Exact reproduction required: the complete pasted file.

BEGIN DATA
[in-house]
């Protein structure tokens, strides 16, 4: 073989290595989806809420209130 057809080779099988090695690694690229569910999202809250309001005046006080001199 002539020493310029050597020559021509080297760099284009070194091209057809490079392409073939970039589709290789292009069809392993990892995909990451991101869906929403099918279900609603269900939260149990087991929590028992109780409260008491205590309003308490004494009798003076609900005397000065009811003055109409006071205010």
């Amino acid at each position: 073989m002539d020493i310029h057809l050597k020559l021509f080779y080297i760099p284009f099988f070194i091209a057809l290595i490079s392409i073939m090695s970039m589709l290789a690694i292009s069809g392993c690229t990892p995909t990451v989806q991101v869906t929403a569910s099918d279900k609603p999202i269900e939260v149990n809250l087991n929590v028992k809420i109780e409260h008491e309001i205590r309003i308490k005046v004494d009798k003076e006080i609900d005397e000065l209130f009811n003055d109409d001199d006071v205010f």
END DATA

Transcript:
[in-house]
């Protein structure tokens, strides 16, 4: 073989290595989806809420209130 057809080779099988090695690694690229569910999202809250309001005046006080001199 002539020493310029050597020559021509080297760099284009070194091209057809490079392409073939970039589709290789292009069809392993990892995909990451991101869906929403099918279900609603269900939260149990087991929590028992109780409260008491205590309003308490004494009798003076609900005397000065009811003055109409006071205010």
């Amino acid at each position: 073989m002539d020493i310029h057809l050597k020559l021509f080779y080297i760099p284009f099988f070194i091209a057809l290595i490079s392409i073939m090695s970039m589709l290789a690694i292009s069809g392993c690229t990892p995909t990451v989806q991101v869906t929403a569910s099918d279900k609603p999202i269900e939260v149990n809250l087991n929590v028992k809420i109780e409260h008491e309001i205590r309003i308490k005046v004494d009798k003076e006080i609900d005397e000065l209130f009811n003055d109409d001199d006071v205010f």